Be careful during your visit to the exhibition Bouchardon: Royal Artist of the Enlightenment. Cupid will catch you by surprise. Using the sword of his father, the god of war Mars, Cupid is cutting a bow for himself from the club of Hercules, the divine hero whom the god of love defeated by stealing his weapon. Cupid’s mischievous smile shows his satisfaction with the flexibility of this large bow, which he is testing, and his delight with all the harm he is about to inflict. Indeed, as soon as he is finished carving, Cupid will use the bow to shoot the arrows kept in the quiver at his feet. No heart will be able to resist!
French sculptor and draftsman Edme Bouchardon carved this exceptional statue out of a single block of marble between 1747 and 1750, and it is currently on loan to the Getty Museum from the Musée du Louvre. Cupid Carving a Bow from Hercules’s Club has a history befitting its passionate subject matter. It once decorated the orangery of the Château de Choisy, an intimate refuge for one of the most famous couples of eighteenth-century France: King Louis XV and his mistress Madame de Pompadour.
Bouchardon’s carving skills are evident Cupid’s accessories, each of which corresponds to a mythological god or hero. The advantageously feathered helmet, the sheath, with the artist’s signature on the baldric, the sword—the hilt of which is decorated with a French fleur-de-lis, as the statue was a royal commission—and the shield with its cord are the weapons of Cupid’s father, Mars. The club, nearly carved out entirely, and the Nemean lion skin resting on the tree trunk, which serves as a support for the statue, are the attributes of Hercules. Of course, the bow and the quiver, decorated with foliated scrolls and filled with arrows, are the weapons Cupid will wield to make his victims fall in love.
Many details, such as Cupid’s wings with their thick, soft feathers that taper downward, are truly virtuosic. The incredible variation among the surfaces provides a contrast with the smooth skin of the young god, enhancing his elegant body. By giving the figure an amazing twirling posture, which entices the viewer to keep moving around it, Bouchardon created a statue whose captivating nature wonderfully echoes the powers of Cupid.
In planning the statue’s composition, Bouchardon undertook scrupulous preparatory work, studying antique works of art as well as the body in nature, making drawings from a live model. To ensure the sculpture could be appreciated from multiple viewpoints, the artist examined and drew the model from different perspectives to capture the figure’s three-dimensionality.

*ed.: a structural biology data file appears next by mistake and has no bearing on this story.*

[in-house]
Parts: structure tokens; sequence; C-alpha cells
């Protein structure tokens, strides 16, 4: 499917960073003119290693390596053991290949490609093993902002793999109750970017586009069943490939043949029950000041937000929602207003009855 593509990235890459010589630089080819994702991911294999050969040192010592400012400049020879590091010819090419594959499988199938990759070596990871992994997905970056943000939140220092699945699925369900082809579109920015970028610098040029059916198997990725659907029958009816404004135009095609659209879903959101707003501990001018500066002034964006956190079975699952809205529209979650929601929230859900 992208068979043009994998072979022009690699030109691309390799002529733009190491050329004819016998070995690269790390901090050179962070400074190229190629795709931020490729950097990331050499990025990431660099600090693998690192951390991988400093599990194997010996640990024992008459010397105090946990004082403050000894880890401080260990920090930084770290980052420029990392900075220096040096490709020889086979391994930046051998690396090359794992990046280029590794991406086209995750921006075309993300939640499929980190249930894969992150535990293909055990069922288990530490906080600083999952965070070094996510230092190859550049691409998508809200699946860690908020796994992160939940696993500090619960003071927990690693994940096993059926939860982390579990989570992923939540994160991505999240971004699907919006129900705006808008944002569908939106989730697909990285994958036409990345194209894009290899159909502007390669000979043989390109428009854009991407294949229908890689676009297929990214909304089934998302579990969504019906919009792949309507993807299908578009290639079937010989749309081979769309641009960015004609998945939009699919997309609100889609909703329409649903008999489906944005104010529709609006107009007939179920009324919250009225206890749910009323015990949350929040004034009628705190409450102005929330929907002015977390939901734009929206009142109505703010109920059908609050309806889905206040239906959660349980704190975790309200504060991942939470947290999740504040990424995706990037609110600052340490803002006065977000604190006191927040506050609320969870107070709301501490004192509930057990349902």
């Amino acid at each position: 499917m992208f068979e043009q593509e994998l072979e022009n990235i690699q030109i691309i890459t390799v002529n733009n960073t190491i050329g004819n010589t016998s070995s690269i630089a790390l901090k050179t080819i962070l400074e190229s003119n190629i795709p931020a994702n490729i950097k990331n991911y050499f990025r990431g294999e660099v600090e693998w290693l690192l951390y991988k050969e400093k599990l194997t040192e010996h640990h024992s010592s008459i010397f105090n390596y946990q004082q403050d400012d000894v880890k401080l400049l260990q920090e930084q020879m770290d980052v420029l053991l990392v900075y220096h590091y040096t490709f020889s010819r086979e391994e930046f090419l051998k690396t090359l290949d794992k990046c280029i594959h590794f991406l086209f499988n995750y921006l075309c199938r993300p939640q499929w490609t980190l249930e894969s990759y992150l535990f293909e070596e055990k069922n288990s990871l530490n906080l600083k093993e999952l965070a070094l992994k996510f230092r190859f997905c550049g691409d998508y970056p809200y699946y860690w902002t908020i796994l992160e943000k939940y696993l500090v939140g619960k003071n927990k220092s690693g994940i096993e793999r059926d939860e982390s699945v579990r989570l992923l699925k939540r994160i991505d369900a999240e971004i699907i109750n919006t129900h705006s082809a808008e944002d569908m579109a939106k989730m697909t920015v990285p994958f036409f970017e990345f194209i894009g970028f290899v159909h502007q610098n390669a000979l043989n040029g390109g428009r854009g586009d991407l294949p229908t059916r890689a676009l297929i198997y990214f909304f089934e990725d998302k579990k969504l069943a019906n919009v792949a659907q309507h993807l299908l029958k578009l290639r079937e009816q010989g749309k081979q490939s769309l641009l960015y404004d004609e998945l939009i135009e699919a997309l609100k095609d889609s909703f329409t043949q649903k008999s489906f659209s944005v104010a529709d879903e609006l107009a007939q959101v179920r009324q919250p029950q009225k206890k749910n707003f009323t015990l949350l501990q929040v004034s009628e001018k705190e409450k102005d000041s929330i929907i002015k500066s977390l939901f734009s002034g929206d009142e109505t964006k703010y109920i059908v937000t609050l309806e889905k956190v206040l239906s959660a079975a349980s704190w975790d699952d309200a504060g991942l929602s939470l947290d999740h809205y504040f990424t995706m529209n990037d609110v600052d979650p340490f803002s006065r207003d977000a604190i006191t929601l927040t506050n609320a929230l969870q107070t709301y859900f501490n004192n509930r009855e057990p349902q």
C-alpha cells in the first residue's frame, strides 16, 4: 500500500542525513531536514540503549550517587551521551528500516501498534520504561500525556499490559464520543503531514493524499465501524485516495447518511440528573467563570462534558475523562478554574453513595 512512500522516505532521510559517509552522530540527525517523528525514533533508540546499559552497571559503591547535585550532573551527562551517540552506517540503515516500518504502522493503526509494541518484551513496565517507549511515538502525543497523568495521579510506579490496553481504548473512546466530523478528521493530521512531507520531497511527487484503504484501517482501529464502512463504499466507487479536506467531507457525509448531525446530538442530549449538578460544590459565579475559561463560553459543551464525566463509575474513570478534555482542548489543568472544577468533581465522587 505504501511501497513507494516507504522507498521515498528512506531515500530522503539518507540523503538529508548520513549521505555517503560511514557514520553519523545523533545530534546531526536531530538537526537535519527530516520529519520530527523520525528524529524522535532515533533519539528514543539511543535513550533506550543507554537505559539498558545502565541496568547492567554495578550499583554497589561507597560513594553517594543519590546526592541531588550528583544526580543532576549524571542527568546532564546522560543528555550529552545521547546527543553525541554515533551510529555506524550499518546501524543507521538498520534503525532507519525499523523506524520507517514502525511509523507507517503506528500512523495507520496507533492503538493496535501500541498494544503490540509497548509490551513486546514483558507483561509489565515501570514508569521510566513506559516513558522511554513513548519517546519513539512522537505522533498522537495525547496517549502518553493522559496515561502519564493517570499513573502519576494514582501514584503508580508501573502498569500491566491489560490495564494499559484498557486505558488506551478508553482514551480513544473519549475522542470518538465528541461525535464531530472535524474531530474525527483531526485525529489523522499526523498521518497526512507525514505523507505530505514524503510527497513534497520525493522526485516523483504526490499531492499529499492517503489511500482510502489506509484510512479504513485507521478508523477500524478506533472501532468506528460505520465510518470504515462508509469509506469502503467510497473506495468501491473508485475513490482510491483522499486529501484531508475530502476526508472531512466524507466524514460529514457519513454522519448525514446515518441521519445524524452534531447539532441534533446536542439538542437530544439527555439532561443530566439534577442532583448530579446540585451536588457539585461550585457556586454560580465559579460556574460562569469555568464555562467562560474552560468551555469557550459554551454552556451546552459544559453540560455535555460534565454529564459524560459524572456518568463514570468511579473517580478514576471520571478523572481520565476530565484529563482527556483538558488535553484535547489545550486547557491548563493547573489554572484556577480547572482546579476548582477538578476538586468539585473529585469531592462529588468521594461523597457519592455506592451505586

Nine of these red-chalk drawings are conserved at the Louvre, and three are on view in the Museum’s exhibition. They show how Bouchardon focused on the contours of the body and how, by sketching with lighter and smaller lines, he meticulously rendered the softness of the flesh, the muscles and bones under the skin, and the effects of light and shadow.
While Cupid Carving a Bow from Hercules’s Club is one of Bouchardon’s most celebrated masterpieces–”that will be forever admired” foresaw the philosopher Diderot–eighteenth-century sources report that “This figure was not well received at the Court.” Put on display in the center of the Hercules Salon at Versailles, “it drew criticism from all the little mistresses and all the courtesans.” Moreover, as the engraver and art critic Charles Nicolas Cochin (French, 1715–1790) wrote in his biography of Bouchardon:
“On that occasion, the Court gave good proof of its ignorance, of its lack of taste for the arts. What, so that is Cupid, they said, but it is a Cupid porter; but, that is not at all pleasant. . . . As it is the opinion of pretty women that decides everything in this country [France], and they did not find it to be the type of musky plaything they like, it was so discussed and criticized that it had to be removed from there, despite the artists, who called it a marvel, but who were regarded as imbeciles.”
While many rejected the statue because they perceived it as overly realistic for the subject matter, there was also a deeper, more political negative reaction. Once finished in 1750, the statue was first installed at Versailles in the War Salon, the room at the north end the Hall of Mirrors. The presence of the mocking Cupid—using the weapons of the god of war to carve a bow—must have seemed offensive in this room, where the Sun King Louis XIV is represented in a marble relief as a royal conqueror leading his armies.
The statue was then moved to the Hercules Salon, whose ceiling depicts the apotheosis of this hero, an allegorical representation of the King Louis XV. Placing a statue illustrating the defeat of Hercules, whose club has been turned into a bow by the god of love, beneath such a ceiling was quite daring. Furthermore, the Hercules Salon was located on the way to the royal chapel. The presence of an artwork celebrating the triumph of Cupid was particularly shocking in this location, as Louis XV was openly having an adulterous affair with Madame de Pompadour. Perhaps aware of the criticism of the statue, the king did not want the sculpture to remain at Versailles. By 1754, it had been sent to the Château de Choisy to be displayed in the orangery. Used as a retreat by Louis XV and Madame de Pompadour, this was the most appropriate site one could choose for Cupid!
Valentine’s Day may be today, but you have until April 2, 2017, to visit the Getty Museum and see Cupid Carving a Bow from Hercules’s Club, one of the most beautiful and charming depictions of the god of love, whose large bow, numerous arrows, and mischievous smile will make you fear for your heart.